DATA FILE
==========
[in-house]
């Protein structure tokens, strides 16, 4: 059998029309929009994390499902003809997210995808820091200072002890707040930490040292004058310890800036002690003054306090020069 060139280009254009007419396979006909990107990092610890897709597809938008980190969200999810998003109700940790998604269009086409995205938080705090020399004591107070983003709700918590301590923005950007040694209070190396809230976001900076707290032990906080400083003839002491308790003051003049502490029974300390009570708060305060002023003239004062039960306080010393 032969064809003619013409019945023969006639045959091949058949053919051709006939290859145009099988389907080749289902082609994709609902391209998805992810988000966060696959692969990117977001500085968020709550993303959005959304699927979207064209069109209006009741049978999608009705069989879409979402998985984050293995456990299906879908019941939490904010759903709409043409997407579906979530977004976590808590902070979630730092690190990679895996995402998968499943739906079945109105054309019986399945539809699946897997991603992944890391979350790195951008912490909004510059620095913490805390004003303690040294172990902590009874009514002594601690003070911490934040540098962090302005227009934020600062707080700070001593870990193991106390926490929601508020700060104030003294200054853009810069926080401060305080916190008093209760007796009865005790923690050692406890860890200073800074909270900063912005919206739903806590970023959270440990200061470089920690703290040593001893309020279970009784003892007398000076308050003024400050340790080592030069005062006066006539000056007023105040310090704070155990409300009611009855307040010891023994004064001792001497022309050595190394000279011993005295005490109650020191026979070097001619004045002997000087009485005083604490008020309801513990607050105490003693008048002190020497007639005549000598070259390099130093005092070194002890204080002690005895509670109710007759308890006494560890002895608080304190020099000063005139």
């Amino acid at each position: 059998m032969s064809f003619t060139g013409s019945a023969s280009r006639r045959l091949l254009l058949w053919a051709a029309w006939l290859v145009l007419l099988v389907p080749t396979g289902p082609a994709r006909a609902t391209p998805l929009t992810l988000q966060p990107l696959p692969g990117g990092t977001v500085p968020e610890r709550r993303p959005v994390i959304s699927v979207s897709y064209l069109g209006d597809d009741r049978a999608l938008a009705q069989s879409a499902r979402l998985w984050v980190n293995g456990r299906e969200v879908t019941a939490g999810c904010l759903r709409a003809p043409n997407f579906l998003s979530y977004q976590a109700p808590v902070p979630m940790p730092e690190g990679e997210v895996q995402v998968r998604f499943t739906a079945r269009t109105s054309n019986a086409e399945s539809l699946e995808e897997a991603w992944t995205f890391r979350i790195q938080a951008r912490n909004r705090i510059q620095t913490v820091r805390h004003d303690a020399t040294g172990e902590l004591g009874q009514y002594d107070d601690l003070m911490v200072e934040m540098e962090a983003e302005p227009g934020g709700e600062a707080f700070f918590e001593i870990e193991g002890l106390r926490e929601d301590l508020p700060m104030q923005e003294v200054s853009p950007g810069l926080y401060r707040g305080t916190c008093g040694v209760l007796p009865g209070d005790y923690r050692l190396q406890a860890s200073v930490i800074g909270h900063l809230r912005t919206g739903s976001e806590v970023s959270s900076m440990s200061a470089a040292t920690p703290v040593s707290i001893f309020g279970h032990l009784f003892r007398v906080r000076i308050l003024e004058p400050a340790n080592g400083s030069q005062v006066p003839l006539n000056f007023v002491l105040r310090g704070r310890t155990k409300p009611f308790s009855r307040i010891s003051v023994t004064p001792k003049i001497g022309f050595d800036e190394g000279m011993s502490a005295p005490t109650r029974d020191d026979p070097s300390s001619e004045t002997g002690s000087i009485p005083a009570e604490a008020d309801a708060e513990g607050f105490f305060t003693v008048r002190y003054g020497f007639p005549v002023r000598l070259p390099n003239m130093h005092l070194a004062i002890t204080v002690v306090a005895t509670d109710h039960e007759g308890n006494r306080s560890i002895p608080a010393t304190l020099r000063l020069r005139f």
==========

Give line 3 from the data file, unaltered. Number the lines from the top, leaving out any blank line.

């Amino acid at each position: 059998m032969s064809f003619t060139g013409s019945a023969s280009r006639r045959l091949l254009l058949w053919a051709a029309w006939l290859v145009l007419l099988v389907p080749t396979g289902p082609a994709r006909a609902t391209p998805l929009t992810l988000q966060p990107l696959p692969g990117g990092t977001v500085p968020e610890r709550r993303p959005v994390i959304s699927v979207s897709y064209l069109g209006d597809d009741r049978a999608l938008a009705q069989s879409a499902r979402l998985w984050v980190n293995g456990r299906e969200v879908t019941a939490g999810c904010l759903r709409a003809p043409n997407f579906l998003s979530y977004q976590a109700p808590v902070p979630m940790p730092e690190g990679e997210v895996q995402v998968r998604f499943t739906a079945r269009t109105s054309n019986a086409e399945s539809l699946e995808e897997a991603w992944t995205f890391r979350i790195q938080a951008r912490n909004r705090i510059q620095t913490v820091r805390h004003d303690a020399t040294g172990e902590l004591g009874q009514y002594d107070d601690l003070m911490v200072e934040m540098e962090a983003e302005p227009g934020g709700e600062a707080f700070f918590e001593i870990e193991g002890l106390r926490e929601d301590l508020p700060m104030q923005e003294v200054s853009p950007g810069l926080y401060r707040g305080t916190c008093g040694v209760l007796p009865g209070d005790y923690r050692l190396q406890a860890s200073v930490i800074g909270h900063l809230r912005t919206g739903s976001e806590v970023s959270s900076m440990s200061a470089a040292t920690p703290v040593s707290i001893f309020g279970h032990l009784f003892r007398v906080r000076i308050l003024e004058p400050a340790n080592g400083s030069q005062v006066p003839l006539n000056f007023v002491l105040r310090g704070r310890t155990k409300p009611f308790s009855r307040i010891s003051v023994t004064p001792k003049i001497g022309f050595d800036e190394g000279m011993s502490a005295p005490t109650r029974d020191d026979p070097s300390s001619e004045t002997g002690s000087i009485p005083a009570e604490a008020d309801a708060e513990g607050f105490f305060t003693v008048r002190y003054g020497f007639p005549v002023r000598l070259p390099n003239m130093h005092l070194a004062i002890t204080v002690v306090a005895t509670d109710h039960e007759g308890n006494r306080s560890i002895p608080a010393t304190l020099r000063l020069r005139f």